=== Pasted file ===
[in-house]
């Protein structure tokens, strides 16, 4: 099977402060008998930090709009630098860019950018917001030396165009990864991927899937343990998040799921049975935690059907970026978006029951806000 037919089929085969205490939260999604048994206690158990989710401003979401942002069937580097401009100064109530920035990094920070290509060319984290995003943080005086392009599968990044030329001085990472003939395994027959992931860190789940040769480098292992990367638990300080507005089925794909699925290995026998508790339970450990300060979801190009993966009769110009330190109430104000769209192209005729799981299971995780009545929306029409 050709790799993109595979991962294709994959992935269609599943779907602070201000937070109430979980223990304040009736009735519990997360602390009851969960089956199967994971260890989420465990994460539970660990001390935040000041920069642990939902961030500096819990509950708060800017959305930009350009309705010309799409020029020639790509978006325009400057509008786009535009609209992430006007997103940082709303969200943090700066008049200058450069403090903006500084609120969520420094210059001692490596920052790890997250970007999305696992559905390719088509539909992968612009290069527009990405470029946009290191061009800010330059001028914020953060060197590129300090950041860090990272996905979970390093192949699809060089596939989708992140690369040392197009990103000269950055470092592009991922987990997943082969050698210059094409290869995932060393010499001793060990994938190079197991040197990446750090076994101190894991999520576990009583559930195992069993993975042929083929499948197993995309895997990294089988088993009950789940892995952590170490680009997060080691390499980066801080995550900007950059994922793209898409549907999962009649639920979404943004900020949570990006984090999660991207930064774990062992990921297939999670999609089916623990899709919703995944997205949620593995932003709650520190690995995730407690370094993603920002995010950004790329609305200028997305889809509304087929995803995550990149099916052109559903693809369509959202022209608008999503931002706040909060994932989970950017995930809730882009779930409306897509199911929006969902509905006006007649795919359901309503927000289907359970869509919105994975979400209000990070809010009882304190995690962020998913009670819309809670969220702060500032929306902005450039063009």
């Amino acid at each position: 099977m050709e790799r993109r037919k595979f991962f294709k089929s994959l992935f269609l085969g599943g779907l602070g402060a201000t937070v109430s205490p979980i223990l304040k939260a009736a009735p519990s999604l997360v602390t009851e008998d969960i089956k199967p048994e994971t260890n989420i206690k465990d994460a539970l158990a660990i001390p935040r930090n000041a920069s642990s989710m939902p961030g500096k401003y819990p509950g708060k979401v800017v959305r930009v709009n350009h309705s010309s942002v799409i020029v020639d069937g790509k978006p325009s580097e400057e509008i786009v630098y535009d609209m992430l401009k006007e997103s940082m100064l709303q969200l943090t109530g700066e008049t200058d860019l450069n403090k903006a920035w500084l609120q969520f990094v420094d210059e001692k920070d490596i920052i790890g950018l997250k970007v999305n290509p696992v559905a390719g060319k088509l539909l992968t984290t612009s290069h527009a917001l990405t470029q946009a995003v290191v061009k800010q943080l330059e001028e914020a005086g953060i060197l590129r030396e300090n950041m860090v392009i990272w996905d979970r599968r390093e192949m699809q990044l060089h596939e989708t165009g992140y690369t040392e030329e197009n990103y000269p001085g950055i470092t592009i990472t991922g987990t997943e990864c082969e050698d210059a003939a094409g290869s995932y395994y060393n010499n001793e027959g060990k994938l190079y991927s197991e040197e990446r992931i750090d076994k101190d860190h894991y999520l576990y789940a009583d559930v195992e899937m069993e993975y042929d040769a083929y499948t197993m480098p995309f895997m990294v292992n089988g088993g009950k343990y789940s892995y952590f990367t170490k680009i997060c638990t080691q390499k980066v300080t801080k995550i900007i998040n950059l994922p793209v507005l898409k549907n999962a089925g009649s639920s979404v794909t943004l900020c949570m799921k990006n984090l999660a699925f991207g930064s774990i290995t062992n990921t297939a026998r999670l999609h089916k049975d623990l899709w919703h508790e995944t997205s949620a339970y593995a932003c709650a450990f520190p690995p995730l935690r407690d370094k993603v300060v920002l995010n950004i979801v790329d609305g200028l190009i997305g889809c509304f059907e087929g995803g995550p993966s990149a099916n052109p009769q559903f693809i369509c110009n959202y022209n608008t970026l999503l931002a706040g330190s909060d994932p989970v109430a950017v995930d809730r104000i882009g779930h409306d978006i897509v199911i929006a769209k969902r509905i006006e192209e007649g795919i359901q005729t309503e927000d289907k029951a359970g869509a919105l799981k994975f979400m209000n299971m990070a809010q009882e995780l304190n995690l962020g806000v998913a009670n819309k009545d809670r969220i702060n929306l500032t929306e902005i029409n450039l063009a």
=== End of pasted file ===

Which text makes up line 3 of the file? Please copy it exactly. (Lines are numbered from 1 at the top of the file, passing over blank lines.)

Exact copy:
């Amino acid at each position: 099977m050709e790799r993109r037919k595979f991962f294709k089929s994959l992935f269609l085969g599943g779907l602070g402060a201000t937070v109430s205490p979980i223990l304040k939260a009736a009735p519990s999604l997360v602390t009851e008998d969960i089956k199967p048994e994971t260890n989420i206690k465990d994460a539970l158990a660990i001390p935040r930090n000041a920069s642990s989710m939902p961030g500096k401003y819990p509950g708060k979401v800017v959305r930009v709009n350009h309705s010309s942002v799409i020029v020639d069937g790509k978006p325009s580097e400057e509008i786009v630098y535009d609209m992430l401009k006007e997103s940082m100064l709303q969200l943090t109530g700066e008049t200058d860019l450069n403090k903006a920035w500084l609120q969520f990094v420094d210059e001692k920070d490596i920052i790890g950018l997250k970007v999305n290509p696992v559905a390719g060319k088509l539909l992968t984290t612009s290069h527009a917001l990405t470029q946009a995003v290191v061009k800010q943080l330059e001028e914020a005086g953060i060197l590129r030396e300090n950041m860090v392009i990272w996905d979970r599968r390093e192949m699809q990044l060089h596939e989708t165009g992140y690369t040392e030329e197009n990103y000269p001085g950055i470092t592009i990472t991922g987990t997943e990864c082969e050698d210059a003939a094409g290869s995932y395994y060393n010499n001793e027959g060990k994938l190079y991927s197991e040197e990446r992931i750090d076994k101190d860190h894991y999520l576990y789940a009583d559930v195992e899937m069993e993975y042929d040769a083929y499948t197993m480098p995309f895997m990294v292992n089988g088993g009950k343990y789940s892995y952590f990367t170490k680009i997060c638990t080691q390499k980066v300080t801080k995550i900007i998040n950059l994922p793209v507005l898409k549907n999962a089925g009649s639920s979404v794909t943004l900020c949570m799921k990006n984090l999660a699925f991207g930064s774990i290995t062992n990921t297939a026998r999670l999609h089916k049975d623990l899709w919703h508790e995944t997205s949620a339970y593995a932003c709650a450990f520190p690995p995730l935690r407690d370094k993603v300060v920002l995010n950004i979801v790329d609305g200028l190009i997305g889809c509304f059907e087929g995803g995550p993966s990149a099916n052109p009769q559903f693809i369509c110009n959202y022209n608008t970026l999503l931002a706040g330190s909060d994932p989970v109430a950017v995930d809730r104000i882009g779930h409306d978006i897509v199911i929006a769209k969902r509905i006006e192209e007649g795919i359901q005729t309503e927000d289907k029951a359970g869509a919105l799981k994975f979400m209000n299971m990070a809010q009882e995780l304190n995690l962020g806000v998913a009670n819309k009545d809670r969220i702060n929306l500032t929306e902005i029409n450039l063009a």